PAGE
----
Shattering the ‘highest, hardest’ glass ceiling
- 25 March 2015
- From the section US & Canada
Hillary Clinton is tipped to run for US president in 2016. Throughout her career, she has used her positions to advocate for the rights of women around the world. Speaking to the BBC, three of the most powerful female leaders in recent history reflect on what has been achieved so far.
"I love [former US Secretary of State] Madeleine Albright's now very famous saying that there's a special place in hell reserved for women who don't help other women, because there's still so much work to be done," says Hillary Clinton.
As First Lady of the United States from 1993-2001 and former Secretary of State from 2009-2013, Clinton is conscious of her ongoing responsibility as a representative for women across the world.
"In the 21st Century the biggest piece of unfinished business is the full rights and opportunities for women and girls and that's what we should be focused on," she says.
Clinton also has unfinished business when it comes to the US presidency. In 2008 she was on the wrong side of history in her race for the Democratic presidential nomination, losing to Barack Obama.
"The idea of running to be president as a woman was such a leap of faith, and although some women had tried it in the past, nobody had gotten very far," says Clinton.
"I was the first woman to win any primary, and then went on to win a number of them and got almost more than 18 million votes."
When Obama won the nomination, Clinton finally spoke out about the historical significance of ultimately seeing a woman at the White House in her 2008 concession speech:
"Although we weren't able to shatter that highest, hardest glass ceiling this time, thanks to you, it's got about 18 million cracks in it."
Cracks at the highest level only start to emerge when there is pressure and resistance at ground level. As First Lady Clinton set a challenge to the entire world to raise the profile of women's rights and female equality in every country when she spoke at the fourth international UN conference on women in Beijing in 1995.
Famously declaring that "women's rights are human rights", she discussed how these rights were violated every time a baby was drowned because she was born female. She talked of the brutality of female genital mutilation, sexual trafficking and how women's bodies had become the frontline of war, as rape increasingly became used as a tactic in battle.
Madeleine Albright, appointed the US's first ever female Secretary of State in 1997, shared a similar agenda. Albright tackled women's rights during her time as ambassador to the UN from 1993-1997, but as one of only seven female permanent representatives, she came up against resistance when she brought attention to issues such as the suffering of women in the Bosnian conflict.
"I would go into meetings and talk about the importance of the support for Bosnia and a couple of the men around the table would say, 'don't be so emotional'," she says.
It was not until 2000 that Resolution 1325 was passed, acknowledging the role of women in war. It was the first UN resolution to ever specifically mention women and was followed by two UN resolutions stating that rape and sexual assault were war crimes.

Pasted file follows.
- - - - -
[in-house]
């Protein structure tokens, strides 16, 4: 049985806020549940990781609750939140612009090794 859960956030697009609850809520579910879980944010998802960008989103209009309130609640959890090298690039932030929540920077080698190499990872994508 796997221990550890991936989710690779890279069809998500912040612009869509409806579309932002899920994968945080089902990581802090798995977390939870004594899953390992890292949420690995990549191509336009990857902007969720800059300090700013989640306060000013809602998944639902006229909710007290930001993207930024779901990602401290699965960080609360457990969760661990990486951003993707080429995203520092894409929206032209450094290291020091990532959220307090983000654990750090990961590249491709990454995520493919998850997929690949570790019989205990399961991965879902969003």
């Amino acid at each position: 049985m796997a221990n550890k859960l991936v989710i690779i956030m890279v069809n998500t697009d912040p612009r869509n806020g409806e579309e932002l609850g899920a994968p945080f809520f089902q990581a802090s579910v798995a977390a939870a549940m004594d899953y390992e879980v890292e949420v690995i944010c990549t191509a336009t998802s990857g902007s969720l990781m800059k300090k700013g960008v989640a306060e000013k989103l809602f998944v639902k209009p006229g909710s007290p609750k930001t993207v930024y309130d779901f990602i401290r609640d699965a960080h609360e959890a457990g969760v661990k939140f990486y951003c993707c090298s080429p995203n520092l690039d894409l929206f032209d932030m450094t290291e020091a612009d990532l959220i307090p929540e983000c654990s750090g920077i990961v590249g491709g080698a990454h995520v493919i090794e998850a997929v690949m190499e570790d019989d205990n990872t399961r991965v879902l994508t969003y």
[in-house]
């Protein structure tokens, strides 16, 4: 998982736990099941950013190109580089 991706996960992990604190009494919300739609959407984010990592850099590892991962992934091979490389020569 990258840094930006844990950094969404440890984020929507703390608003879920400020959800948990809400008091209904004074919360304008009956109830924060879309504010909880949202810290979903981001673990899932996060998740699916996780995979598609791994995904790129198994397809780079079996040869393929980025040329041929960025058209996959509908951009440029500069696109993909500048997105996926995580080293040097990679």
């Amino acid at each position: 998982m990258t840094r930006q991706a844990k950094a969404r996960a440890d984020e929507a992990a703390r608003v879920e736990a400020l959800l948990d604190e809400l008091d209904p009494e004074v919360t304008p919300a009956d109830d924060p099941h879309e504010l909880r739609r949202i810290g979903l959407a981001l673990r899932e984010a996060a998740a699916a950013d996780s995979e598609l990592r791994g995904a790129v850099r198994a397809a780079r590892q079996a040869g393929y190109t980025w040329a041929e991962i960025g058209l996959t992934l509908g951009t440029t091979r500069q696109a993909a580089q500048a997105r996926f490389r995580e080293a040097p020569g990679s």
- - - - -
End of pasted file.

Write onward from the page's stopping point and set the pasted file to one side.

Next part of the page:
As the second female Secretary of State serving from 2005-2009, Condoleezza Rice also advocated for women's rights. During the war in Afghanistan, she brought the Taliban's treatment of women to the world's attention and makes no apology to any critics.
"We were spending American blood and treasure to liberate the people of Afghanistan from one of the most brutal regimes on the face of the earth. That we would not use that moment to press for women's rights seems to me unthinkable. And so of course we were heavy-handed and heavy-footed about it, and yes it's a traditional society that had to come to terms with a 21st Century role for women."
As Secretary of State, Rice says she never encountered a situation in which she was treated differently as a woman.
"Frankly as Secretary of State if somebody treats you badly because you're a woman it's your fault not theirs," says Rice. "You have plenty of arrows in your quiver, and if you ever find that someone is questioning your authority then you should do what anyone does when their authority is questioned and you should either work it out with the person or you should fire them, and I did both."
Women in Power
If Clinton is elected president she will enter a small club of women world leaders including:
- Angela Merkel - Germany's first female Chancellor. Merkel was named the world's most powerful woman in 2014 by Forbes.
- Cristina Fernandez de Kirchner - Argentina's first elected female President. She has been compared to the legendary Eva Peron.
- Dilma Rousseff - Brazil's first female President. Rousseff has become famous for her public dressings-down of her ministers.
So what do these women feel has been achieved in recent times?
"I think what has been achieved since Beijing is at least a recognition that something has to be done," says Albright. "Now that doesn't seem like a big deal, but if you figure that we had gone through hundreds of years of women's issues being side issues or sentimental issues versus being issues that are central to foreign policy."
The growing number of women in positions of power in the developed and developing world is an encouraging sign, according to Rice.
"Women have been awakened in parts of the world where they hadn't been and they will fight for their rights," says Rice.
For Clinton, any progress made in relation to the rights of women has been slow.
"We still have so much more to do, and let's not be in anyway diverted, no matter what's happening in the world, we must continue on this agenda," she says.
Only time will tell if this agenda will also help launch Clinton into the White House, shattering the highest glass ceiling of them all.